-Dijon Mustard
-Almond Butter
-Agave Nectar
-Lime Juice
-Nutritional Yeast
-Flax Seed Oil

I don't use any measurements, I just do it it by eyeballing it and mixing to taste. The tahini is bitter, so the don't use too much and try to balance it out with lime juice. The nutritional yeast is for thickening the dressing.

I may go experiment and find out exact measurements if anyone requests.

Thursday, July 23, 2009

Ants Crawling Up a Tree (螞蟻上樹)

Pronounced: má yǐ shàng shù.One of my favorite dishes...
Obviously, there are no ants or trees in this dish. The "trees" are the long strands of bean thread and the "ants" are the meat (or in this case, the crumbles). Kinda like Ants on a Log, huh?

It sounds more appetizing in Chinese than in English, heh.
Anyways, it's traditionally made with pork, but I prefer my veganized version.

I am a sucker for bean thread. When cooked correctly, it's chewy, elastic, and totally better than regular noodles. You can find them at your local Asian grocery store. They usually come packed in pink netting. Also, the color of the bean thread is CLEAR and should not be confused with rice vermicelli, which is white in color.

What you'll need:
2 bundles of Chinese Vermicelli/Bean Thread (粉絲-fěn sī)
3 stalks of scallion
2/3 cup of veggie protein crumbles
2 tbsp soy-sauce (or soy-sauce alternative)
vegetable oil
Chinese chili sauce (optional)

1. Soak the bean thread in a pot of water until soft.
2. Chop the scallion into small pieces. Separate greens and whites.
3. Mix the soy-sauce mixture in a small bowl: 2 tbsp soy-sauce + 6 tbsp water.
4. Use scissors to cut the bean thread sparingly. This is to make it easier to pick up and eat later.
5. Heat pan and pour enough oil to lightly spread around. Add the veggie protein crumbles. Stir-fry until slightly burnt.
6. Add the scallion whites. Add soy-sauce mixture. Add chili sauce if desired. (I don't use it because I don't like spicy foods) Stir. Add water if necessary to prevent burning.
7. Drain bean threads and add to pan. Stir and add enough water to cover bottom of the pan. Cover pan with lid and let it sit until the bean threads are soft. This takes about 1 minute.
8. Turn off heat. Add scallion greens. Stir and serve with rice.

Happy eating!

Wednesday, July 22, 2009

Eggplant Stir-Fry (炒茄子)

After two days at the beach, I came home to lots of newly sprouting salad leaves as well as a bushy basil plant. Mom insisted that we prune it and cook it in a dish. So, here it is, in all it's glory, basil in the Eggplant Stir-fry. Oh, poor basil plant, you thought you had the chance to grow big and strong while we were gone...but, HA! WE'RE GONNA EAT YOU!

What you'll need:

1/2 cup of basil
2 chinese eggplants
soy-sauce (or soy-sauce substitute-- I use Bragg's)
vegetable oil


1. Place eggplants on cutting board horizontally. Chop each into fours. Then, chop into rectangular slices.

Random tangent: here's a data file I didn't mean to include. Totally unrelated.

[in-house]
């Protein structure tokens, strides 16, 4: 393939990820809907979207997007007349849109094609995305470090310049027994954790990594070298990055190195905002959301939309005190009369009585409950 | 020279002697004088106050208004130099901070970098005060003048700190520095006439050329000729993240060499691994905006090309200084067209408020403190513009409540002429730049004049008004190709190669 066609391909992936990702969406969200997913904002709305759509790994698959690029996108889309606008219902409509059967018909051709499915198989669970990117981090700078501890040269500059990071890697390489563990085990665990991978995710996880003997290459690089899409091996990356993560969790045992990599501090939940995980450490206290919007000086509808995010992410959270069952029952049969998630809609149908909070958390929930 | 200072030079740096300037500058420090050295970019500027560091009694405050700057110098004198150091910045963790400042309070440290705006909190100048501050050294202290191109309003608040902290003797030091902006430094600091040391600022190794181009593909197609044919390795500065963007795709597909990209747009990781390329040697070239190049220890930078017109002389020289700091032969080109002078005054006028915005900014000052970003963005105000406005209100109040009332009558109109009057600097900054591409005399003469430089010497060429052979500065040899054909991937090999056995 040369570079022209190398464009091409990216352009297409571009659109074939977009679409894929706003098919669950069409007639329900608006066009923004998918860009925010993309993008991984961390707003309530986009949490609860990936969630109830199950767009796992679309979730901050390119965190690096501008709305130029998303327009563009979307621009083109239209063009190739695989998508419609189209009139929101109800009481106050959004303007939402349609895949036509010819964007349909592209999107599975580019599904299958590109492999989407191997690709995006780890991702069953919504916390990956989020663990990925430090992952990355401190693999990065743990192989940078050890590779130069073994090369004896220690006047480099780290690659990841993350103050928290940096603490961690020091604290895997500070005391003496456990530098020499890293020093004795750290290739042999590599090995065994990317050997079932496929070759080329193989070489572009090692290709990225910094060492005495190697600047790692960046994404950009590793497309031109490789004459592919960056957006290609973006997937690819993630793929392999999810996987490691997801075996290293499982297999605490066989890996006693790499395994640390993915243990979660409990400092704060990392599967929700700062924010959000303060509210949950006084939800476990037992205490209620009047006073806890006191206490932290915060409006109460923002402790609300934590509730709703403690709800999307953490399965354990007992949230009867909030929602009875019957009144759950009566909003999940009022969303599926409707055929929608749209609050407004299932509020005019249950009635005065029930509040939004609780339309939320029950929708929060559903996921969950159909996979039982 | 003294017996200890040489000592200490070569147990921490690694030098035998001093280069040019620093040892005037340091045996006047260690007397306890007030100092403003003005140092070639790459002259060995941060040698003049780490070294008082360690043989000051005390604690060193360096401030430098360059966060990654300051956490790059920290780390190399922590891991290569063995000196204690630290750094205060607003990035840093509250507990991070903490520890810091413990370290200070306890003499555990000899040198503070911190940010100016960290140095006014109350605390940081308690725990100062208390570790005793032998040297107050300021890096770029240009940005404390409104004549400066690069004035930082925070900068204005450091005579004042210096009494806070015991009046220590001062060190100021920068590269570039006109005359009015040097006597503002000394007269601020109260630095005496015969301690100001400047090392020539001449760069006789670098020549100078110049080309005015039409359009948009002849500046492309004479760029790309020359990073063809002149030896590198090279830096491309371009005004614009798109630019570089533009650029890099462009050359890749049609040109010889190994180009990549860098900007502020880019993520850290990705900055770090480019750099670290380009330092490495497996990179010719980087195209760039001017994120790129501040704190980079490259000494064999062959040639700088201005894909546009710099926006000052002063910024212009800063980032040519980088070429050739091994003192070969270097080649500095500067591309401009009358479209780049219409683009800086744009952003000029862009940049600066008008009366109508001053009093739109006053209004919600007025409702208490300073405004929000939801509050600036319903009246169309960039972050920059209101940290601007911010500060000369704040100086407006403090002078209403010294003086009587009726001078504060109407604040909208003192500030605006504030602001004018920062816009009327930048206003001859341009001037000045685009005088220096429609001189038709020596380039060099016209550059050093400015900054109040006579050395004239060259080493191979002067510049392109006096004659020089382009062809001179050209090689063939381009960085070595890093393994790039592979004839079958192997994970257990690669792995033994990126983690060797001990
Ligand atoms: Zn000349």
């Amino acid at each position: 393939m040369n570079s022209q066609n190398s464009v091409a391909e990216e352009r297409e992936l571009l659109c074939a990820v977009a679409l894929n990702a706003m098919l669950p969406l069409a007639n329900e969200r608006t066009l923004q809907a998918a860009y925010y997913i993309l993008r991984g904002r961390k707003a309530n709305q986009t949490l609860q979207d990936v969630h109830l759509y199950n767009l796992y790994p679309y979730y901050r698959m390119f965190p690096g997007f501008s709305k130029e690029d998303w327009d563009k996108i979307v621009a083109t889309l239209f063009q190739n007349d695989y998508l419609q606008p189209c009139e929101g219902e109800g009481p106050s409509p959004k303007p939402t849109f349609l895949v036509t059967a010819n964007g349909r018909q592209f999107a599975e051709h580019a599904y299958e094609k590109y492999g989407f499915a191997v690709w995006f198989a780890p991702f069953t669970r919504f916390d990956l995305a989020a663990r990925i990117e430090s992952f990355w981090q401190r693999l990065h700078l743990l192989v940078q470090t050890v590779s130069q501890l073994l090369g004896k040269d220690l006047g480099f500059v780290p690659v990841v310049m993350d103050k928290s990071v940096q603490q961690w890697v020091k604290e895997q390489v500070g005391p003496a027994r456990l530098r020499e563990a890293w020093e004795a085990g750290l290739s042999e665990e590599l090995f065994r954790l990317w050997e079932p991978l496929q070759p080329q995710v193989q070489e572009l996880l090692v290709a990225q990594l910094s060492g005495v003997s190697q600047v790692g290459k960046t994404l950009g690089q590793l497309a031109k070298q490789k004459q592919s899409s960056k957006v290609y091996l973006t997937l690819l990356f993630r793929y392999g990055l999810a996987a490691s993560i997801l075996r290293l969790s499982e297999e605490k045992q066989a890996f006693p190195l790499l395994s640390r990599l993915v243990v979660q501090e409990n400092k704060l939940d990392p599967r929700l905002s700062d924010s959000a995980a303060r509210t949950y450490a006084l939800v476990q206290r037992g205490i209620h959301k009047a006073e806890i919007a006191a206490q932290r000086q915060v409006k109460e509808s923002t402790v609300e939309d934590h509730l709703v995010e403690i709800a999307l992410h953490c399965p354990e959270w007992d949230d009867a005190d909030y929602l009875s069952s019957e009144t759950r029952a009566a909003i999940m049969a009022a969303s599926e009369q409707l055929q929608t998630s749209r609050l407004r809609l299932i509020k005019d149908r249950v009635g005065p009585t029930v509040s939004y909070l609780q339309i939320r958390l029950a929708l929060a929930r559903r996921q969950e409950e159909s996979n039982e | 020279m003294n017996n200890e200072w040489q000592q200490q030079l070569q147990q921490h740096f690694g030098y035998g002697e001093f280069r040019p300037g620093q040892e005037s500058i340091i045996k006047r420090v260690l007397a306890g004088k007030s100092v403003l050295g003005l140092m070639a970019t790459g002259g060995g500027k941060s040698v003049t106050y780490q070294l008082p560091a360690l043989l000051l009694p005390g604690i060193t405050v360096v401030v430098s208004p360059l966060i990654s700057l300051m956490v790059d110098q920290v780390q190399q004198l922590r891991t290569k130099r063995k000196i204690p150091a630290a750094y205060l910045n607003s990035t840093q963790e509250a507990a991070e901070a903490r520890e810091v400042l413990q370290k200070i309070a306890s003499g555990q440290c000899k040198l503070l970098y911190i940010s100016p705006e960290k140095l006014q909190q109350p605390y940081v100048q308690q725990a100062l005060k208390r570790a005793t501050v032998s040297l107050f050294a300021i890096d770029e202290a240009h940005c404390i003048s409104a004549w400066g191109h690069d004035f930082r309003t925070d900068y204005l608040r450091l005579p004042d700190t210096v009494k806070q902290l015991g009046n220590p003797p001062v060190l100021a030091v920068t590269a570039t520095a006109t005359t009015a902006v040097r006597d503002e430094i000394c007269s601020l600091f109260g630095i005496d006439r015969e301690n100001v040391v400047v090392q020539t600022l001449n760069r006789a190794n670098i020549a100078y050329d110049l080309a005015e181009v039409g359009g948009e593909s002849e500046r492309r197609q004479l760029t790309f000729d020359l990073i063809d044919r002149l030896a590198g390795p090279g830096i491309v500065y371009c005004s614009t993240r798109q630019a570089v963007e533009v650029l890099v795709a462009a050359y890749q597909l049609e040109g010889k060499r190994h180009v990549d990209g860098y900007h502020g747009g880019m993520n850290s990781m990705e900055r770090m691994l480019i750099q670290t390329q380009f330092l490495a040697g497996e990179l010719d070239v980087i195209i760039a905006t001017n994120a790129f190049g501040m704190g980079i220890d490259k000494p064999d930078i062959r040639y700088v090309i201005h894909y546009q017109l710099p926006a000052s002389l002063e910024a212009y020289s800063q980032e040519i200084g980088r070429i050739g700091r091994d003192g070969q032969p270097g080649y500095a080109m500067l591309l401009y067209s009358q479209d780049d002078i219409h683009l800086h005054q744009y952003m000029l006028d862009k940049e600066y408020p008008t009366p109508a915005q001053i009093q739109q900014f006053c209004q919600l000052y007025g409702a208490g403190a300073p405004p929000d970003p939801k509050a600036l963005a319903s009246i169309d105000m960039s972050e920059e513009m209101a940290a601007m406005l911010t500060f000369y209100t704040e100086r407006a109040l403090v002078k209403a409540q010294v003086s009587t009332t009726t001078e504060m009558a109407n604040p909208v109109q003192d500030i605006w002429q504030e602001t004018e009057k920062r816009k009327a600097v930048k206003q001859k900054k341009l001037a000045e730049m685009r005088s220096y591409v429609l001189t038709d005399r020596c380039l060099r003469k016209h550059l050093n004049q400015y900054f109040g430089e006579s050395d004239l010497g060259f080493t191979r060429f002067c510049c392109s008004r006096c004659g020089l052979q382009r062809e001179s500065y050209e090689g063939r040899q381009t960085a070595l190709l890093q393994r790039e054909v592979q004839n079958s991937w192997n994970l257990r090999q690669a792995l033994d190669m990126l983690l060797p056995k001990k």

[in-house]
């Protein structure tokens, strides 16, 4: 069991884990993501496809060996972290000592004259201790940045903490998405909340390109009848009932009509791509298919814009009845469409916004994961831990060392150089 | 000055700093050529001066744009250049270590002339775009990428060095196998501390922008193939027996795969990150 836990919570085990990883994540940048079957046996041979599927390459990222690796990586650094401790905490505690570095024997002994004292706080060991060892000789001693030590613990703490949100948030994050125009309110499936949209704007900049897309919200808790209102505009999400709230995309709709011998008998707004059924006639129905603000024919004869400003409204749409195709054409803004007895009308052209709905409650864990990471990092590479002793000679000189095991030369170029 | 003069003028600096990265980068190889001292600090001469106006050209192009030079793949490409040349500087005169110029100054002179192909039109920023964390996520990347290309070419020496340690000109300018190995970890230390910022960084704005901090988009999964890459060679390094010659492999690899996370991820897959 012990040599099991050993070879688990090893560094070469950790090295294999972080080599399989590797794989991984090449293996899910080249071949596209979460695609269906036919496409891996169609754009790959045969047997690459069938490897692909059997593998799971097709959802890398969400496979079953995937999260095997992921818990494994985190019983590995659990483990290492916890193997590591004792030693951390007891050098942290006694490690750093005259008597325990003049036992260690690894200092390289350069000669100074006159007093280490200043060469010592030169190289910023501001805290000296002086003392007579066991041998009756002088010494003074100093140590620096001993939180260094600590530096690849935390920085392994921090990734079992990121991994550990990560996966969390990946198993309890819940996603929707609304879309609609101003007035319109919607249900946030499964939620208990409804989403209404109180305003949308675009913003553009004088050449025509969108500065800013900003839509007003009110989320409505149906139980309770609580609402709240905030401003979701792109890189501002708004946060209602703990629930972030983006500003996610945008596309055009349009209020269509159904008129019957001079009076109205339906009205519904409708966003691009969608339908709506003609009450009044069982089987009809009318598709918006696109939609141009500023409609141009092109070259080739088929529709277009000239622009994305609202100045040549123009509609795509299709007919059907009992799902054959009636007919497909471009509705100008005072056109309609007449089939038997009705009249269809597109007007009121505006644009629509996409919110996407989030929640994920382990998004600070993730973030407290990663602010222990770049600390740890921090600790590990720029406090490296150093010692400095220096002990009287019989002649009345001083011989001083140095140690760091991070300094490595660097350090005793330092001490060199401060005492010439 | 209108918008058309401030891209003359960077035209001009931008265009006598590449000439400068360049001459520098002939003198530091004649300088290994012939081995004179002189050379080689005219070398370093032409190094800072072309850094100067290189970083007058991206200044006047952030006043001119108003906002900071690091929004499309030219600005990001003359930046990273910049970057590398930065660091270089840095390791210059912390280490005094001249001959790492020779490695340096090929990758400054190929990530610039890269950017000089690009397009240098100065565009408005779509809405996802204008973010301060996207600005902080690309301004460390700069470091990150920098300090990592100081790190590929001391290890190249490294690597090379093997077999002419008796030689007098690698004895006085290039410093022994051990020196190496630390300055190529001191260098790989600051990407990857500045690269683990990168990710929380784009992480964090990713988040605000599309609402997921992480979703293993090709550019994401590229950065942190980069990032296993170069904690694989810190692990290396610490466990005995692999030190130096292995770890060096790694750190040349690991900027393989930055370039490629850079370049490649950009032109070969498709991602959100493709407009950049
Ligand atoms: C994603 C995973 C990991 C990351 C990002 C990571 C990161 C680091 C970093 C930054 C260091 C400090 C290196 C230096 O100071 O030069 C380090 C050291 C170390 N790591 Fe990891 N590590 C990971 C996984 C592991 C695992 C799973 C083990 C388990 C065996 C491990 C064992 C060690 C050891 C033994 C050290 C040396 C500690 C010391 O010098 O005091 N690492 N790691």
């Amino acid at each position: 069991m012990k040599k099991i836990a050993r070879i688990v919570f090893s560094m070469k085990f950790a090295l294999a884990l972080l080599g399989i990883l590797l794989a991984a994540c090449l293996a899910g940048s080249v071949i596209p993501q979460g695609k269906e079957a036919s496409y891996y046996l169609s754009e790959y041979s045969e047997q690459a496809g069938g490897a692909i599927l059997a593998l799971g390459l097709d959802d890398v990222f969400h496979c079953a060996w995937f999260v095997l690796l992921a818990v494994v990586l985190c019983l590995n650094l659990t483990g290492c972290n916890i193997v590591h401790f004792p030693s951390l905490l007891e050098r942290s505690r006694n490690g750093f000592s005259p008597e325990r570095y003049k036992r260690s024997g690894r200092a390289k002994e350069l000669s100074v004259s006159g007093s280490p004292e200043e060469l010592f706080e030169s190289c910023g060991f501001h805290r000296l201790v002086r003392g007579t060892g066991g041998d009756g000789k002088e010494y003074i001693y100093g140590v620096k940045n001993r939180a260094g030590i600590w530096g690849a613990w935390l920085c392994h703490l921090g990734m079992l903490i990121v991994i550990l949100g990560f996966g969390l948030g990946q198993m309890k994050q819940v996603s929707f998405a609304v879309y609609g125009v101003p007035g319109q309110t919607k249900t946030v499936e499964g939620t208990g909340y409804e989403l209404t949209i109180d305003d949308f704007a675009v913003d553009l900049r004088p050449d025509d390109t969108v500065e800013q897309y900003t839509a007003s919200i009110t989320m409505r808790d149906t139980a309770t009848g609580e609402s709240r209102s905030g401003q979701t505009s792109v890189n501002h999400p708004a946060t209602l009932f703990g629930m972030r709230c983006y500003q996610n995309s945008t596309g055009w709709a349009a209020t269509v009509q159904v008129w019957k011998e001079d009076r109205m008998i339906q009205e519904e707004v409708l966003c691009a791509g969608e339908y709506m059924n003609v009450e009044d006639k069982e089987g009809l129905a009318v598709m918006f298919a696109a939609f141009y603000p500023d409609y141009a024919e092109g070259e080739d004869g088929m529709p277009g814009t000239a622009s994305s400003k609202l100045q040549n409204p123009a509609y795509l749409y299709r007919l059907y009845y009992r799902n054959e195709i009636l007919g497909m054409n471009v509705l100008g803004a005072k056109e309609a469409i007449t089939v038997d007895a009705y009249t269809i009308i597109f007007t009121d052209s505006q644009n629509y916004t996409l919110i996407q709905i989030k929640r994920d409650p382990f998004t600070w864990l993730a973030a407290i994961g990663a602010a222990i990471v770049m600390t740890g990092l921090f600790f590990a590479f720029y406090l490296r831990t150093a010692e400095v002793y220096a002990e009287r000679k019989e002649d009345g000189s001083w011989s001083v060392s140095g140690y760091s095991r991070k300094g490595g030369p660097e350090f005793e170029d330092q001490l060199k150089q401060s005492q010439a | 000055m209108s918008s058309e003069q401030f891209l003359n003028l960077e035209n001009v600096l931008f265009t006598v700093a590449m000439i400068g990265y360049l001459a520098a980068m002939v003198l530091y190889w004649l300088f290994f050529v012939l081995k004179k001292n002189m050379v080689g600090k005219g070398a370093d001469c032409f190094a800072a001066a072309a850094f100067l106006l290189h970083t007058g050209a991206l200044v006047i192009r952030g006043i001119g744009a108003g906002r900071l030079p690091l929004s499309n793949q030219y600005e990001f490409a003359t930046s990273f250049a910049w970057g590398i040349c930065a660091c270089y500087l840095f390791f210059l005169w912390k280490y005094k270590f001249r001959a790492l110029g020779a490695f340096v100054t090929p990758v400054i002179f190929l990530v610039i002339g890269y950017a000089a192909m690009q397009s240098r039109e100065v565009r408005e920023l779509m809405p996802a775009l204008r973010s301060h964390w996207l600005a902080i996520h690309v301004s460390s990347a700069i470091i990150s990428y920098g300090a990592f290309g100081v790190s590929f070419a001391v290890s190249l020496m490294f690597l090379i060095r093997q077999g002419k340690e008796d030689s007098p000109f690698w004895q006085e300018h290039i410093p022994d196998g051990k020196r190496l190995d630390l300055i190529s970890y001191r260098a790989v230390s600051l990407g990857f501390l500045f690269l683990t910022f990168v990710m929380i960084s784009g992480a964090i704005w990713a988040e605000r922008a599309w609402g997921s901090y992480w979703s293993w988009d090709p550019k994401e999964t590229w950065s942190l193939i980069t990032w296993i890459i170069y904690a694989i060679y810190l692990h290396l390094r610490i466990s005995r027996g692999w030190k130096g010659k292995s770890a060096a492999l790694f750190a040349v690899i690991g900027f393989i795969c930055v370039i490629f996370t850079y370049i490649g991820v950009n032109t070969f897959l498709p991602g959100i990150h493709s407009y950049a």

2. Prepare the soy-sauce mixture in a small bowl: 2 tbsp soy-sauce + 3 tbsp water.
3. Heat pan on high. Pour a little bit of oil to coat the bottom of the pan. Add the eggplants. Stir well.
4. Add the soy-sauce mixture. Stir and cover the pan with a lid.
5. Add water if needed to avoid burning. Let it cook until all eggplants are evenly browned.
6. Add basil. Stir-fry for about 20-30 more seconds.
7. Turn heat off and serve with rice.

Happy eating!

Thursday, July 16, 2009

Mung-Bean Sprout Stir-Fry (炒绿豆芽)

This is a simple dish with ingredients that you can grow at home and minimal prep time. I had just sprouted a bunch of mung beans in a jar and boy, do they taste super-fresh and delicious!

-Vegetable Oil
-Mung-Bean Sprouts
-3 Stalks of Scallions
-salt (if desired)

1. Cut off the roots of the scallions. Chop the white parts and the green parts into one inch segments. Make sure the whites and the greens stay separate.
2. Heat the frying pan. Add a bit of oil. Stir-fry the scallion whites.
3. Toss in the sprouts and stir-fry for about 10 seconds. Close the lid for about 30 seconds to 1 minute. (Don't over stir-fry or the sprouts will become limp and soggy.) Add a pinch of salt if desired.
4. Turn off heat and stir in the scallion greens. (The greens will become yellow with heat. That's why it's wise to add it last.)
Serve with rice or noodles.

Happy eating!

Monday, July 13, 2009

Potato Salad


1. Chop the the cucumbers into small cubes.
2. Chop the rest of the vegetables into cubes and/or small pieces.
3. Boil potatoes in a pot of water until almost done. Add carrots and wait for it to boil again. Add the asparagus.
4. After boiling, drain the vegetables well and let cool.
3. Stir in a generous amount of vegenaise
4. Add the chopped apples.

Happy eating!

Wednesday, July 8, 2009

Ma-Po Tofu (麻婆豆腐)

**Note: My mother does not eat scallions due to religious reasons, so I've omitted them when cooking this dish... and we're not fans of spicy foods, so no hot sauce for us. (In case you're wondering why the picture doesn't look like Ma-Po Tofu in the restaurants...)

What you'll need:
2 dried shiitake mushrooms
1 package of soft tofu
1 cup veggie protein crumbles
soy sauce (or soy sauce alternative)
vegetable oil
water at hand
chinese chili hot sauce (optional)
scallions (optional)

1. Soak the dried shiitake mushrooms in hot water until soft.